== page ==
• Tender  40ºC/104ºF
  • Tender and flaky 50ºC/122ºF
  • Well done 60ºC/140ºF

For my monkfish, I think tender and flaky is a good option; for tuna, I might go for just tender–or even rare, depending on the grade. Now for time specifically for monkfish to be medium the general consensus seemed to be “medium” at 140ºF for 10 to 30 minutes. Since my tap water is at 140ºF with the beer cooler I should be good to go–though it seems strange to not have to be concerned about time but since it won’t go above the water temperature anything in that range should work.

For seasoning? Well, simple seemed good for my first try so I went with salt, freshly ground black pepper, and butter. I used the rice-cooking mode to bring the water up to 140ºF, put the monkfish in, closed the lid and crossed my fingers. It just seems too simple even though I’ve cooked other things by putting them in liquid and then turning off the heat and letting the residual do the cooking.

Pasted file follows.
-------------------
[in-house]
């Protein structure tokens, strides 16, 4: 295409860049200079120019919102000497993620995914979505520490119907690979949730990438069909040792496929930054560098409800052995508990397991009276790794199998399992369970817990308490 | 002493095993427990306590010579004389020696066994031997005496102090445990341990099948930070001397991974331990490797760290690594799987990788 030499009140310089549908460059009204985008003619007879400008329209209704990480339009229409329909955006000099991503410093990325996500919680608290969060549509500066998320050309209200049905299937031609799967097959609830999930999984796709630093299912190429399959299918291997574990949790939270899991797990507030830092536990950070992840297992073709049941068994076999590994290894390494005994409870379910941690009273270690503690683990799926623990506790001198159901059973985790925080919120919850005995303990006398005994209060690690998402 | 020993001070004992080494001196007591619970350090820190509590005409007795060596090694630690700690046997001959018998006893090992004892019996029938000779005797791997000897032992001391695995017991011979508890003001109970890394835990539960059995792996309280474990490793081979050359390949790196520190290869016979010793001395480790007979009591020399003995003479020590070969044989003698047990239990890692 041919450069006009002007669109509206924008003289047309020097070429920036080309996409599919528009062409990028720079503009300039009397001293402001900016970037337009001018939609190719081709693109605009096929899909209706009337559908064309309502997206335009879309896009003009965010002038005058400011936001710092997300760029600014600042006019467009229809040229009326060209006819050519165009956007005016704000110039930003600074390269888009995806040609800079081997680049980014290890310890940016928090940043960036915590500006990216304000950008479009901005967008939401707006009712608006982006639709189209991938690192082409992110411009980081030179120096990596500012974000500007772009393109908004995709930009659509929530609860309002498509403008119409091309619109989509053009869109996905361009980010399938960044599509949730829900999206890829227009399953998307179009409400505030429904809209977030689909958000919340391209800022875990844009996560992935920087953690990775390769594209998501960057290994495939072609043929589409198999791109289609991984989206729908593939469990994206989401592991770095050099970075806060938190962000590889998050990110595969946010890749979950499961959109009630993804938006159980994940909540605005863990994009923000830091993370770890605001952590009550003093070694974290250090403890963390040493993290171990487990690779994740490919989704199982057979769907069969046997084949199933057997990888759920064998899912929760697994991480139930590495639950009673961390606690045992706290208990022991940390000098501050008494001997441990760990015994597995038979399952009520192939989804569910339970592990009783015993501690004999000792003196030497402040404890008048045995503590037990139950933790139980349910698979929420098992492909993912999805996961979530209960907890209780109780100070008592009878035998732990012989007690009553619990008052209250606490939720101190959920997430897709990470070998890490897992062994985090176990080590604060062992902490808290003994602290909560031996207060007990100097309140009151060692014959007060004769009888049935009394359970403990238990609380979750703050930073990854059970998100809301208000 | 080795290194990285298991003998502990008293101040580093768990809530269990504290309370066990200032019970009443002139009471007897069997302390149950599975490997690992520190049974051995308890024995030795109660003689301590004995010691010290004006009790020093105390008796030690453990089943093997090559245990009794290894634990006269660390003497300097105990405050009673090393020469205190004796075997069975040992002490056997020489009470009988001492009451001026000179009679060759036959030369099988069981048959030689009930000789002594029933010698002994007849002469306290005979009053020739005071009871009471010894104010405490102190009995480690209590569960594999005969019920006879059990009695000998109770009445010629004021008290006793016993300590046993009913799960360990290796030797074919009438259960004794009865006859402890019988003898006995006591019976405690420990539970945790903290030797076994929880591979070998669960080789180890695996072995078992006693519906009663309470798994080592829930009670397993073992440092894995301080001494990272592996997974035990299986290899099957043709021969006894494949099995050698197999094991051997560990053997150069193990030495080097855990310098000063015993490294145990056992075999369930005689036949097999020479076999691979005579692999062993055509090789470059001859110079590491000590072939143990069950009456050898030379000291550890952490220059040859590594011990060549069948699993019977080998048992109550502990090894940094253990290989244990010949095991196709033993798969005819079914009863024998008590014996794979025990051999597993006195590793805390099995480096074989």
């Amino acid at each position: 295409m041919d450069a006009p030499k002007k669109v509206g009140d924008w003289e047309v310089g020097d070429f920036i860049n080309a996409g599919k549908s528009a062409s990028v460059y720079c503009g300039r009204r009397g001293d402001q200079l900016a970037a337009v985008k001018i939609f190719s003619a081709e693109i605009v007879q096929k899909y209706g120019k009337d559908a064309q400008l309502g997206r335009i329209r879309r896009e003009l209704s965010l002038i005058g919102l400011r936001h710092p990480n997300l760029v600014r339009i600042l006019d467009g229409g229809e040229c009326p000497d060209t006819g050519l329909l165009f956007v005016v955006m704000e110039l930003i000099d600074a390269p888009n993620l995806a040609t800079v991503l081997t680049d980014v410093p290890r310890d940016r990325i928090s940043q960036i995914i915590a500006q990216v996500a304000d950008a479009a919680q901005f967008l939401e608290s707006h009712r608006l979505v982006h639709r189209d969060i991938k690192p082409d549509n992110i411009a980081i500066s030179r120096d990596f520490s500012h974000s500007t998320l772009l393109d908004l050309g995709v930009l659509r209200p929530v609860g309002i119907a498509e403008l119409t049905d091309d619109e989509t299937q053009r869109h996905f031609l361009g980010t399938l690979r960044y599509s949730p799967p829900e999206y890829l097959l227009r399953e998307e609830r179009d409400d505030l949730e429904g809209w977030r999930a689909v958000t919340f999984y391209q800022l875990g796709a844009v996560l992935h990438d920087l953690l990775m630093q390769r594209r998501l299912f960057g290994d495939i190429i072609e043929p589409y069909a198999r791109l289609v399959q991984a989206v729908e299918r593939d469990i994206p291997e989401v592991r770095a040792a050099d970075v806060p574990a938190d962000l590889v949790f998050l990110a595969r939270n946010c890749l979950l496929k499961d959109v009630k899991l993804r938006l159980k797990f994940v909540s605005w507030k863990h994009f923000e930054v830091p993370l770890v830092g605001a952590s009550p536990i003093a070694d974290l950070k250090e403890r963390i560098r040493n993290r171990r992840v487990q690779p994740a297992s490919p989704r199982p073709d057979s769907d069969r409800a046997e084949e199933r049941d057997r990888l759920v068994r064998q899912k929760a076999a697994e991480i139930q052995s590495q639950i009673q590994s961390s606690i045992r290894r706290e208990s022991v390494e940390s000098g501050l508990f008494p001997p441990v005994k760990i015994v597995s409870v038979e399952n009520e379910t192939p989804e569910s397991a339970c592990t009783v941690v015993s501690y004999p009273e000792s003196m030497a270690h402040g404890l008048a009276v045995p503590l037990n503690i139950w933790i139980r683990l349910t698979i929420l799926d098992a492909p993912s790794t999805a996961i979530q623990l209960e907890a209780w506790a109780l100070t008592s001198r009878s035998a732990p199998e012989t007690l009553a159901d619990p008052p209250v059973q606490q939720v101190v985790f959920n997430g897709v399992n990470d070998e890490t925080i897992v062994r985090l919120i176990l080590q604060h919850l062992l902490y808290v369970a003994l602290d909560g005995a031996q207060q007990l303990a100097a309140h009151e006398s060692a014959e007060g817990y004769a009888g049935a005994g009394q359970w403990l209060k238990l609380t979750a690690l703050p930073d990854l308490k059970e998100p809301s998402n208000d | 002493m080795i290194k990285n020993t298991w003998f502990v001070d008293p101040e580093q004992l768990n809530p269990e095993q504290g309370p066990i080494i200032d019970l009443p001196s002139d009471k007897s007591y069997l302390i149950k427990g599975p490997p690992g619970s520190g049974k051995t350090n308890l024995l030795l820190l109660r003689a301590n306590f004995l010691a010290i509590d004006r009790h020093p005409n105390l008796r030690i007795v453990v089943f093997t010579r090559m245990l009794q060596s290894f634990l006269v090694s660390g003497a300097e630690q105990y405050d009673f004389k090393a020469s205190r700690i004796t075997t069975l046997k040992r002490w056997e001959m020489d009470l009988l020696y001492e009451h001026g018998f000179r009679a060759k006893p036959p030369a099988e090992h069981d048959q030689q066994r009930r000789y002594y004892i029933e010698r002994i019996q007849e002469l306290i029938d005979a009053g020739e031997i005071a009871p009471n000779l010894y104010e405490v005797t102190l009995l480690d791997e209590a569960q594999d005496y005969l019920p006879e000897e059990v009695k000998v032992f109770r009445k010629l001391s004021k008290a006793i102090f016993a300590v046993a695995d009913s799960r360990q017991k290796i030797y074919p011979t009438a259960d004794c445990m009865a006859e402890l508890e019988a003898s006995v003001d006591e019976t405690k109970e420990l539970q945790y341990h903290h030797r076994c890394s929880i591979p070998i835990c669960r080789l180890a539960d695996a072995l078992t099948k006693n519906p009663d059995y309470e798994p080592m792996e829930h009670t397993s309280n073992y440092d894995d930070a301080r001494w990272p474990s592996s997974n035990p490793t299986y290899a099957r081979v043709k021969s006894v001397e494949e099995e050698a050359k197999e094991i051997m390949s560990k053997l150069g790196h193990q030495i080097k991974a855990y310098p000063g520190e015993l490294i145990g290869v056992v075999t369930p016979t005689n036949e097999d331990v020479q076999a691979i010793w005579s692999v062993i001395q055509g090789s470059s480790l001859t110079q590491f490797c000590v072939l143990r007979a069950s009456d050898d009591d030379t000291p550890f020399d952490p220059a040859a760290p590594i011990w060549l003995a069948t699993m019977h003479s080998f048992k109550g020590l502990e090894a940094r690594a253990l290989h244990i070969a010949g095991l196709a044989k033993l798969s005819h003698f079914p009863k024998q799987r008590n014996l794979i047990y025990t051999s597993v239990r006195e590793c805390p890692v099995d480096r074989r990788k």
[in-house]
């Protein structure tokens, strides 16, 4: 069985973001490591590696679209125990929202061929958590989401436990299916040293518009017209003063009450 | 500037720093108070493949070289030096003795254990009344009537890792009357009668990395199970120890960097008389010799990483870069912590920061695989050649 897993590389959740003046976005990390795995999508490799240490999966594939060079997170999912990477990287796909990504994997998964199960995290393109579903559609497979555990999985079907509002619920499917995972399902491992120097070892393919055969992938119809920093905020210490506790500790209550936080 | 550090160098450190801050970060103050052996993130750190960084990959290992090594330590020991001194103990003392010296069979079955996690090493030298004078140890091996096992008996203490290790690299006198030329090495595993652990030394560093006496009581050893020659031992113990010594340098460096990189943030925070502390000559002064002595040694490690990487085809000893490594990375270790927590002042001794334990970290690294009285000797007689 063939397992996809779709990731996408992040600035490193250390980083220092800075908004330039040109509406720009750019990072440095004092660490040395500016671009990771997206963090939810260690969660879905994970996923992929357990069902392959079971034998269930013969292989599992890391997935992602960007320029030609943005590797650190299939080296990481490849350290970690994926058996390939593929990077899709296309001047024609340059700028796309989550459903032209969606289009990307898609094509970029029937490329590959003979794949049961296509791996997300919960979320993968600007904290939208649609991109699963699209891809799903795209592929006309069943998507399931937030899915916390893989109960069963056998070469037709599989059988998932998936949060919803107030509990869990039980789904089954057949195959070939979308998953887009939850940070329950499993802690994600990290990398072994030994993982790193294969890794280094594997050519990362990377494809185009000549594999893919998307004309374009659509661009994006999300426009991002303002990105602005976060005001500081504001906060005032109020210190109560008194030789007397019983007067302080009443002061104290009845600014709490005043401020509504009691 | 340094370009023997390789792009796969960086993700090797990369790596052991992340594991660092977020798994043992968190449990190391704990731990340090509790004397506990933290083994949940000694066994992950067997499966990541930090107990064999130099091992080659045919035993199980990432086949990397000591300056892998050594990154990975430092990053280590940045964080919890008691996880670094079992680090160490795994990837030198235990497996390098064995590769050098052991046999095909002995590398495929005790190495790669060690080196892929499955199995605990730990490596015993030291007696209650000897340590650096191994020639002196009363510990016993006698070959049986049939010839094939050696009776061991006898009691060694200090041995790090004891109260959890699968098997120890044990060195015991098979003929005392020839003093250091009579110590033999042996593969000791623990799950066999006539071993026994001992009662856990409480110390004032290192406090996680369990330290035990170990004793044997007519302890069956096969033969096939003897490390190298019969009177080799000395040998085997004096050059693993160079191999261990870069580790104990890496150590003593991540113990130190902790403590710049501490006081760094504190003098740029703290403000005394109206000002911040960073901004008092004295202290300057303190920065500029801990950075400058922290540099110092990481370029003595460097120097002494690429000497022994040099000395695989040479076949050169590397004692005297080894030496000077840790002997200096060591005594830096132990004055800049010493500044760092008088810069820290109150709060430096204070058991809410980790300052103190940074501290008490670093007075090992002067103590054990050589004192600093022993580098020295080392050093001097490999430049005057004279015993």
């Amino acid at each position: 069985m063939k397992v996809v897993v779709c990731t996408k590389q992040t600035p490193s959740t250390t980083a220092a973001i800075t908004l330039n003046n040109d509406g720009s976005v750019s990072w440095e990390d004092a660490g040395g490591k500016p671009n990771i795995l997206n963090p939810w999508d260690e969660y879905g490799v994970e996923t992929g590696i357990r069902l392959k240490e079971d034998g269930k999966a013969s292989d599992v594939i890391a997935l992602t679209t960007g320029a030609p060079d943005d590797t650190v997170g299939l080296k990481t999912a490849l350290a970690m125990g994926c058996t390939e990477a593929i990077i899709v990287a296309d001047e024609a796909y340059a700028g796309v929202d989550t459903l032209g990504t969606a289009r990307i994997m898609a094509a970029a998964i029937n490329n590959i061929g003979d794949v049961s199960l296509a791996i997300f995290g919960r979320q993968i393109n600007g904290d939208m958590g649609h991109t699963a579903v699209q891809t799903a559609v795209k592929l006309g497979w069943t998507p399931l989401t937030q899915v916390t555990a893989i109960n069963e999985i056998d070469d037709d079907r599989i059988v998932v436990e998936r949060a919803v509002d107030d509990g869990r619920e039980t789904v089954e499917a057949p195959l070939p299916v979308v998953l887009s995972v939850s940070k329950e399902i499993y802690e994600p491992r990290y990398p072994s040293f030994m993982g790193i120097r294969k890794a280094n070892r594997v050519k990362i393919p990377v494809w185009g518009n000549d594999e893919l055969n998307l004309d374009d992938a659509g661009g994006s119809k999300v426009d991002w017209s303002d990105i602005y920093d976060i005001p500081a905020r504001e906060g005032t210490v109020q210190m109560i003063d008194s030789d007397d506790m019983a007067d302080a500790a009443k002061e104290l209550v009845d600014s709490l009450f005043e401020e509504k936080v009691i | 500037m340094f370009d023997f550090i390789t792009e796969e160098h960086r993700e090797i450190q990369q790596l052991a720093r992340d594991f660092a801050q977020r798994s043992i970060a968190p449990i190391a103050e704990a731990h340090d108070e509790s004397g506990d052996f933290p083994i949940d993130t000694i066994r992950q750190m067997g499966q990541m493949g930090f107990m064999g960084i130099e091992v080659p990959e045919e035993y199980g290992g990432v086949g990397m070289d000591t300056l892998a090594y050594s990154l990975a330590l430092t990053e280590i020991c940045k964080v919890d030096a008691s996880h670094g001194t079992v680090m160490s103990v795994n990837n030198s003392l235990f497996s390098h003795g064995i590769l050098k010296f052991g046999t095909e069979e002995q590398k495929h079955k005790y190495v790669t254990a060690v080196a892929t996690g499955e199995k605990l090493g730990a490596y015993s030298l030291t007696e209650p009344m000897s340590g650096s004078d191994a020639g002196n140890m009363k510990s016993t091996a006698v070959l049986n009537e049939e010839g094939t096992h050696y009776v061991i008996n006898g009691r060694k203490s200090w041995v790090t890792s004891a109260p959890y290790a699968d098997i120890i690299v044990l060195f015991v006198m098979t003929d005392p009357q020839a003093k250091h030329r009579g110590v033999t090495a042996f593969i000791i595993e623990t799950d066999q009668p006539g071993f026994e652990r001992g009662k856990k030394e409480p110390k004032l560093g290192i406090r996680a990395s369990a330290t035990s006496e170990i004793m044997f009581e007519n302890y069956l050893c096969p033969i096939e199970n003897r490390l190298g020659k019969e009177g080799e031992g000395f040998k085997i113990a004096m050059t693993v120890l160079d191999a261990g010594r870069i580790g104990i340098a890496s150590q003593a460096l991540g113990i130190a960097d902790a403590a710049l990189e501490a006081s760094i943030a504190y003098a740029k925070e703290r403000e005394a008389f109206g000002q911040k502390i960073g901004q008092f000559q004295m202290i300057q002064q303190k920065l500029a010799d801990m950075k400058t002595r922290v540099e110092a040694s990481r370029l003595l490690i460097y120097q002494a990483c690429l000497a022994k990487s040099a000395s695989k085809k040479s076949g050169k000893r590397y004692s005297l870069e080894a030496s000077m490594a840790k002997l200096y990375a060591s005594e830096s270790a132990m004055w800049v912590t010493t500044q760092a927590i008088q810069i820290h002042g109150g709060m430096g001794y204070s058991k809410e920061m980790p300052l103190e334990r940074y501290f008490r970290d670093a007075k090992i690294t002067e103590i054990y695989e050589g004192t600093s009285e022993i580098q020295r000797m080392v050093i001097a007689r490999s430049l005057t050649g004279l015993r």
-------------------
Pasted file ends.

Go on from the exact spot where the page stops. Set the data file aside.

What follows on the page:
The results? The best monkfish I’ve ever eaten. Okay, so I’ve not had anyone else’s monkfish cooked sous vide, but it’s the best monkfish I’ve ever cooked. I cooked it at 140ºF for 30 minutes. Temperature check at the end of the cooking was still at 140ºF. The fish was tender and just starting to flake. I’m still trying to find some adjectives for it. If i have to pick one I think it will be just plain luscious!

Now that I’ve done all the temperature experiments on the Krups multifunction cooker (in slow-cooking mode and keep-warm mode), and on how it holds temperature, I see more sous vide in my future.

Related links:

Grocery shopping for one